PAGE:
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Title: The Role of Eyewall Turbulent Transport in the Pathway to Intensification of Tropical Cyclones
In a tropical cyclone (TC), turbulence not only exists in the planetary boundary layer (PBL) but also can be generated above the PBL by the cloud processes in the eyewall and rainbands. It is found that the Hurricane Analysis and Forecast System (HAFS), a new multi-scale operational model for TC prediction, fails to capture the intense turbulent mixing in eyewall and rainband clouds due to a poor estimation of static stability in clouds. The problem is fixed by including the effects of multi-phase water in the stability calculation. Simulations of 21 TCs and tropical storms in the North Atlantic basin of 2016–2019 hurricane seasons totaling 118 forecast cycles show that the stability correction substantially improves HAFS's skill in predicting storm track and intensity. Analyses of HAFS's simulations of Hurricane Michael (2018) show that the positive tendency of vortex's tangential wind resulting from the radially inward transport of absolute vorticity dominates the eddy correlation tendencies induced by the model-resolved asymmetric eddies and serves as a main mechanism for the rapid intensification of Michael. The sub-grid scale (SGS) turbulent transport above the PBL in the eyewall plays a pivotal role in initiating a positive feedback among the eyewall convection, mean secondary overturning circulation, vortex acceleration via the inward transport of absolute vorticity, surface evaporation, and radial convergence of moisture in the PBL. Without the SGS transport above the PBL, the model-resolved vertical transport alone may not be sufficient in initiating the positive feedback underlying the rapid intensification of TCs.  more » « less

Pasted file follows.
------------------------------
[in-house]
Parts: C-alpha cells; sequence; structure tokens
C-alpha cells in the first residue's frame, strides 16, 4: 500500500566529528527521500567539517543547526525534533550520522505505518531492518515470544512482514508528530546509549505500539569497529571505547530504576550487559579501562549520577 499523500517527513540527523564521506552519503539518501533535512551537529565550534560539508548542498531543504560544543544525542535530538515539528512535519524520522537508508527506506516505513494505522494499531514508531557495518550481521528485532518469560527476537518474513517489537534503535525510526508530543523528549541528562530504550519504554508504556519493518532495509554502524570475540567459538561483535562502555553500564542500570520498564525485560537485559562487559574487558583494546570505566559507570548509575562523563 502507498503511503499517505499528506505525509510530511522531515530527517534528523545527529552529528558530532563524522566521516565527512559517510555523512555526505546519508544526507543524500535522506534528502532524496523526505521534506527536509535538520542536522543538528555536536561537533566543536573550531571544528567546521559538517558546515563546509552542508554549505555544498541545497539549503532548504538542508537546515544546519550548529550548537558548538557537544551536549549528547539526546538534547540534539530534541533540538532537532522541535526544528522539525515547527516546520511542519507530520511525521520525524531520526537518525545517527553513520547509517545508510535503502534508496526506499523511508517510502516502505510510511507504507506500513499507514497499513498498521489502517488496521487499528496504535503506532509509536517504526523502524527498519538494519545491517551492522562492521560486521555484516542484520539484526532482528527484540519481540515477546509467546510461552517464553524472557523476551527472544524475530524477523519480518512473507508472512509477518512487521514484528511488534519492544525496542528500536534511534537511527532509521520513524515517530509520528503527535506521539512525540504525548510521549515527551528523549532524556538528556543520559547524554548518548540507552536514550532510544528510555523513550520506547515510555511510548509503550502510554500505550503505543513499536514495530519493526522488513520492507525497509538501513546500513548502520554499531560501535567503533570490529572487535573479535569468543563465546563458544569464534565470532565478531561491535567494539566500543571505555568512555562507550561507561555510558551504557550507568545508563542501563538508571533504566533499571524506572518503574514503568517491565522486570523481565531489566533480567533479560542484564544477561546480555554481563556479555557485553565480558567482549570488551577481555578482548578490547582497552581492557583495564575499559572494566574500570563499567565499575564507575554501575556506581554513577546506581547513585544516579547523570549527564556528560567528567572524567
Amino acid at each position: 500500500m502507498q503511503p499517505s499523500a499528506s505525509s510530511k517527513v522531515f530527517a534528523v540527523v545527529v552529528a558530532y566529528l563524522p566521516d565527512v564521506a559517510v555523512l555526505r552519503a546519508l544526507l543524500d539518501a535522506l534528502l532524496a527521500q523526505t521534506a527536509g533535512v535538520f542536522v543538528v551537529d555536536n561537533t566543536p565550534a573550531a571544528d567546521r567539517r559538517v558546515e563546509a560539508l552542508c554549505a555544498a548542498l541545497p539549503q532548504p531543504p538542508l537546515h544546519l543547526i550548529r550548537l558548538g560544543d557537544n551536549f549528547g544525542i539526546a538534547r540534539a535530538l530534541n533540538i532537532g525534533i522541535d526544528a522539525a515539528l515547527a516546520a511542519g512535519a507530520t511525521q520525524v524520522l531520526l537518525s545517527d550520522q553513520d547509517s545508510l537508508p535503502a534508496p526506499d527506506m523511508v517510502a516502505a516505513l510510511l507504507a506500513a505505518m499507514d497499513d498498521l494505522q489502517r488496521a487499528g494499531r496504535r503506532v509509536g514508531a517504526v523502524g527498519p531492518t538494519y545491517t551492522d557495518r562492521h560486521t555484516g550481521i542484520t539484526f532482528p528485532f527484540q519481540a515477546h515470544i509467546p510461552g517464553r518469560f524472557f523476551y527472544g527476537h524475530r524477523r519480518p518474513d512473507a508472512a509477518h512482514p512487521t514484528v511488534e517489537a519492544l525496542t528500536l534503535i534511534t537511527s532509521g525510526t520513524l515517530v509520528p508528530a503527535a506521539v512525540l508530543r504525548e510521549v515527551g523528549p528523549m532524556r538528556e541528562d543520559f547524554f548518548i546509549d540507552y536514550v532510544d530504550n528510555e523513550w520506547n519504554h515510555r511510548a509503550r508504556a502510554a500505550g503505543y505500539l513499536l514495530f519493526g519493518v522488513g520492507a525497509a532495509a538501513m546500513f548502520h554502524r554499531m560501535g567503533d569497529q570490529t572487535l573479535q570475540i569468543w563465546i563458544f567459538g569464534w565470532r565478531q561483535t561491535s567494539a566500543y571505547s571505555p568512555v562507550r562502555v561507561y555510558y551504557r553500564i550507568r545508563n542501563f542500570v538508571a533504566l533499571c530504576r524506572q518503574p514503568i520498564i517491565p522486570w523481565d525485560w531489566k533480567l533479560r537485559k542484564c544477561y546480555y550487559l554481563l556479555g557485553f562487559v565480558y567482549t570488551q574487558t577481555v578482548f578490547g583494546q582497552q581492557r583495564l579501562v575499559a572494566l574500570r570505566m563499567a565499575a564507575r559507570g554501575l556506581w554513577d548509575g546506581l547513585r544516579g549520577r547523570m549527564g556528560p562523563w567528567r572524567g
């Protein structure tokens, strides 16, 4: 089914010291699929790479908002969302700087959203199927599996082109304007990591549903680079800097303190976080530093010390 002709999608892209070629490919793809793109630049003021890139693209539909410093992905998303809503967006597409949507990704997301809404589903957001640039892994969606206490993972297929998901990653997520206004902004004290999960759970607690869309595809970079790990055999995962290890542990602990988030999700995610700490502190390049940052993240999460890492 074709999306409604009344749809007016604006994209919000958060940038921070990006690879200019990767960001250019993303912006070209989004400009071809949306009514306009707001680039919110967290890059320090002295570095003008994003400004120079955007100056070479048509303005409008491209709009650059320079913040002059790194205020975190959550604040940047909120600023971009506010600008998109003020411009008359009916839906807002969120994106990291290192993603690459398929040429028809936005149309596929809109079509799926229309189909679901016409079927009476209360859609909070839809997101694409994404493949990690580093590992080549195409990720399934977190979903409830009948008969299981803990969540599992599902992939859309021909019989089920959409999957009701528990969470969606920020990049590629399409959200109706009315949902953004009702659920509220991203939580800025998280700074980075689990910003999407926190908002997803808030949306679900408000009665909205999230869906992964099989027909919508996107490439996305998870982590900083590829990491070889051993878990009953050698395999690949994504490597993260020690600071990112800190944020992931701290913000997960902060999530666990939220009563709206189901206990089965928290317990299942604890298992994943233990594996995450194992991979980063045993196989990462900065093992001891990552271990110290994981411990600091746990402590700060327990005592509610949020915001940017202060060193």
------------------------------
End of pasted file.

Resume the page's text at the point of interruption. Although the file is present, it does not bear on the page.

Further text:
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Journal of geophysical research
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Medium: X
Sponsoring Org:
National Science Foundation
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